Beef

5:00am

Thu April 23, 2015
Agriculture

Beef Industry Not Sold On E. coli Vaccine

Research technician, Bradley Boyd, tags a steer that just arrived at the University of Nebraska Lincoln feedlot near Mead, Neb.
Credit Grant Gerlock / Harvest Public Media

Thousands of people get sick every year from E. coli bacteria in their food. While the beef industry has gone to great lengths to limit illnesses in meat, the industry has been slow to adopt an E. coli vaccine that could keep people from getting sick.

Ground beef has a track record of causing some serious outbreaks of food illness, like E. Coli O157 H:7. The problem is, when cows carry E. coli bacteria in their gut it’s totally harmless, but if the bacteria gets on your meat and then you undercook it, you could easily end up in the hospital.

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5:00am

Thu March 5, 2015
Agriculture

Ranchers Counting On Labels To Stand Apart From Global Competition

Country of origin labels on packages of beef, pork, chicken and other meat are supposed to list where a harvested animal was born, raised and slaughtered.
Credit Grant Gerlock / Harvest Public Media

You’ve probably seen, but may not have noticed, labels on the meat at your grocery store that say something like “Born, Raised, & Harvest in the U.S.A.” or “Born and Raised in Canada, Slaughtered in the U.S.”

These country of origin labels, as they are known, are part of an ongoing international trade dispute that has swept up Midwest ranchers. And they may not be long for store shelves.

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5:00am

Wed January 21, 2015
Agriculture

Beef: It's What's For Dinner, And For Fueling A Rancher's Rebellion

Kansas rancher David Pfrang is one of thousands of small beef producers challenging the oversight of the multimillion dollar “beef checkoff” fund, which is used to promote the beef industry.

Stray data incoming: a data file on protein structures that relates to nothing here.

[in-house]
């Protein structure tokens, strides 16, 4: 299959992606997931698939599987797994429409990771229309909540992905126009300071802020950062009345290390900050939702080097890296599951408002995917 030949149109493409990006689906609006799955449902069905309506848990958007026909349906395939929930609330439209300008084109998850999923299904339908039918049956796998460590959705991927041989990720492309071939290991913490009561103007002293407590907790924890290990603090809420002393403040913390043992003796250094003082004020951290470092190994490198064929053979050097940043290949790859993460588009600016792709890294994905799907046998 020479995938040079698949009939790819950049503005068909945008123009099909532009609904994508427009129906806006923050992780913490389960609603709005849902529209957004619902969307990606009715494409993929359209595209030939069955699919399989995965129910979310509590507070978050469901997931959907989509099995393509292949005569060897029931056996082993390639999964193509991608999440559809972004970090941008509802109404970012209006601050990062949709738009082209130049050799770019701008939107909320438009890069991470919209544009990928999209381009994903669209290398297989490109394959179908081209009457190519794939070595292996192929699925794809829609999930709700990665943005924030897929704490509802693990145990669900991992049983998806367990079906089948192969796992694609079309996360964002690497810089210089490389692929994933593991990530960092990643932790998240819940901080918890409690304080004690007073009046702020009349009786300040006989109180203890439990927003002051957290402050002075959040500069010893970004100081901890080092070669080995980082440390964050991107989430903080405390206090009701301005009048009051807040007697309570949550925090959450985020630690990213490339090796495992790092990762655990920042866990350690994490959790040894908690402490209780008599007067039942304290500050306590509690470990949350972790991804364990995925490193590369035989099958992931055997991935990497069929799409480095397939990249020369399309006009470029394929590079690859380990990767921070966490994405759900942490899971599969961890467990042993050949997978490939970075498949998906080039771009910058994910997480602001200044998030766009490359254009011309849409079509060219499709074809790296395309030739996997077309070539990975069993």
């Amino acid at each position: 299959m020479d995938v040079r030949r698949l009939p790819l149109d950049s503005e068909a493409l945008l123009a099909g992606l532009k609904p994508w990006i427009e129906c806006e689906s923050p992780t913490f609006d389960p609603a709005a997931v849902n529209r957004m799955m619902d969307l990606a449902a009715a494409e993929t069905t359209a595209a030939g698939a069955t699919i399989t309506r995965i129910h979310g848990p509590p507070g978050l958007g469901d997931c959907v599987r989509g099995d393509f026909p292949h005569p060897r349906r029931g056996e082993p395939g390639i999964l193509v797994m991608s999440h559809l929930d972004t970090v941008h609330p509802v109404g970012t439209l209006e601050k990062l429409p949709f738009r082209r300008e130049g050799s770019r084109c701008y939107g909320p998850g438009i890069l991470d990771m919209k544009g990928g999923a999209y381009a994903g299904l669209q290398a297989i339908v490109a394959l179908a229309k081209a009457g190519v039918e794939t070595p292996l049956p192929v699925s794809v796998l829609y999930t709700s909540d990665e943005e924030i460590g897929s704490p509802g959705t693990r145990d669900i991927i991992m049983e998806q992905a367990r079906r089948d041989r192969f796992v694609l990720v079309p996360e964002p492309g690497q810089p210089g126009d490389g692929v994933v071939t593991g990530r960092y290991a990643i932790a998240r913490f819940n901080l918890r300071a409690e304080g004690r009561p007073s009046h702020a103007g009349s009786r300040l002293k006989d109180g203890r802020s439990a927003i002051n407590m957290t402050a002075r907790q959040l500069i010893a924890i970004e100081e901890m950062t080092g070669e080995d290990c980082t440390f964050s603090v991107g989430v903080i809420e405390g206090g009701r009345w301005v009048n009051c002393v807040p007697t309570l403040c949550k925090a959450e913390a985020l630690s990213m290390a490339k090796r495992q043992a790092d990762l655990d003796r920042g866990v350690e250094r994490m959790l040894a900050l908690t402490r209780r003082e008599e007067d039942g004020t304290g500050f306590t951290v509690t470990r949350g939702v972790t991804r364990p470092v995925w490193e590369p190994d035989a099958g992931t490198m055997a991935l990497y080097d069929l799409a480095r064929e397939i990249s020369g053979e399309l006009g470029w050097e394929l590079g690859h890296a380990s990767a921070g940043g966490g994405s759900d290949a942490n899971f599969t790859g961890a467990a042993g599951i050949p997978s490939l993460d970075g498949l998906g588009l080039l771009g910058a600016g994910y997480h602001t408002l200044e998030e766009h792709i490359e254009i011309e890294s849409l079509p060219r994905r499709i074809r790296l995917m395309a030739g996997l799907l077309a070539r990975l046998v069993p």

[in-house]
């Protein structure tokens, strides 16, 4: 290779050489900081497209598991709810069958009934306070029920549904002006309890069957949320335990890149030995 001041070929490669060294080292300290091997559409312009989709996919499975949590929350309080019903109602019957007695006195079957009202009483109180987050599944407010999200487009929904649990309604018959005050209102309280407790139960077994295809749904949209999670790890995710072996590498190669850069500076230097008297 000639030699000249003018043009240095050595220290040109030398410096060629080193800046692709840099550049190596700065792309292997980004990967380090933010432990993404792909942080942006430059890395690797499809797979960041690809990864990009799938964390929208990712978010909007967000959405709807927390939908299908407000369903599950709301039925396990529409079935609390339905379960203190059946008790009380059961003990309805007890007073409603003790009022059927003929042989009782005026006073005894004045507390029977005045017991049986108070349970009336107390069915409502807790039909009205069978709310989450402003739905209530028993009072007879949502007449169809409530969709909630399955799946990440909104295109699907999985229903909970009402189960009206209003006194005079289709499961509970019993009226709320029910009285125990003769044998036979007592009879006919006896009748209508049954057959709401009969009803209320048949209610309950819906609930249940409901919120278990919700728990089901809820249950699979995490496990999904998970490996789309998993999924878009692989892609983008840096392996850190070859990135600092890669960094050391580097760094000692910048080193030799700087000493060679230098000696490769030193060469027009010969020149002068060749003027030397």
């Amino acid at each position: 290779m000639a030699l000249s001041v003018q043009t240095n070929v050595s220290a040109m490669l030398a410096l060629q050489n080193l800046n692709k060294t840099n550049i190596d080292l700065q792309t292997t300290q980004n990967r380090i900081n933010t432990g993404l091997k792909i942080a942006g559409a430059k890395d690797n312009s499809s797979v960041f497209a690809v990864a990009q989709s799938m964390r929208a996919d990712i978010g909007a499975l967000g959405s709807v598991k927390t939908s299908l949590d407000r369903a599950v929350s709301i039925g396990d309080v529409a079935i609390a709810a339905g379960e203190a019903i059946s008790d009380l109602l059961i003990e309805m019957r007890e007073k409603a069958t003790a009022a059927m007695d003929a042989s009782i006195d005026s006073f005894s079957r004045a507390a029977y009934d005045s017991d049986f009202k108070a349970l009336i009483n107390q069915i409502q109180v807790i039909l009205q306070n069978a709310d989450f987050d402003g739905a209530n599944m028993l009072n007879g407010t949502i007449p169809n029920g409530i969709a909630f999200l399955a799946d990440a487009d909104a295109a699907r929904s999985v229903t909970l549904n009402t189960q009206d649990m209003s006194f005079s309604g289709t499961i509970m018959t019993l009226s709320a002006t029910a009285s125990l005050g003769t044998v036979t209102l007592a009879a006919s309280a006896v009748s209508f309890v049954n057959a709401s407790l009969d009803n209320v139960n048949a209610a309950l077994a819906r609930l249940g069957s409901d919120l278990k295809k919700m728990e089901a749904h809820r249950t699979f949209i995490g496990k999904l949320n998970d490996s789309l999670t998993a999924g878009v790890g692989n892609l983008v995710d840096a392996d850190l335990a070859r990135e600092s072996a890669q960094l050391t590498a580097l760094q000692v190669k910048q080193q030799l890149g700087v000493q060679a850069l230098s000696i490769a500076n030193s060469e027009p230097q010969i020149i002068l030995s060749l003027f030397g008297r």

Credit Courtesy Jill Toyoshiba / The Kansas City Star

From their small farms set in the rolling hills of northeast Kansas, two ranchers are raising a few cattle, and a lot of Cain. David Pfrang and Jim Dobbins turned themselves into activists, launched a shadow corporation, got hauled into federal court and had to hire a lawyer.

All over $1.

That buck, though, divides the beef industry and may influence what you decide to have for dinner.

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5:00am

Wed December 10, 2014
Agriculture

'Prayer And Work' Go Hand In Hand At This Colorado Ranch

Sisters Ann (pictured left) and Elizabeth tend to Yoda, a young water buffalo calf during his morning feeding at the Abbey of St. Walburga.
Sonja Salzburg For KUNC and Harvest Public Media

Many beer aficionados are familiar with the rare breweries run by Trappist monks. The beer is highly sought after, but it’s not the only food or drink made by a religious order. Many abbeys and convents have deep roots in agriculture, combining farm work with prayer.

Just five miles south of the Colorado-Wyoming border you’ll find one of these places. Idyllic red farm buildings sit in the shadow of the main abbey, all tucked in a stony valley. At the Abbey of St. Walburga, cattle, water buffalo and llamas graze on grass under the watchful eye of Benedictine nuns.

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5:00am

Mon December 1, 2014
Agriculture

To Build Up Cattle Herd, Ranchers Attempt A Grassland Grab

Cattle take a drink from a tank filled by a windmill. Rancher Dave Wright was hoping to buy part of a neighboring ranch to expand his herd, but it sold for extreme prices.
Credit Grant Gerlock / Harvest Public Media

After getting pummeled by drought and low cattle prices, many ranchers are across the Midwest are eager to grow their herds. As they do, grass is turning into a hot commodity.

The national beef herd is down to the size it was in 1951. Shoppers know that beef is more expensive, which has people switching to chicken and pork. To raise more cattle and perhaps bring down meat prices, ranchers need more pasture. The trouble for many ranchers is grass has grown expensive.

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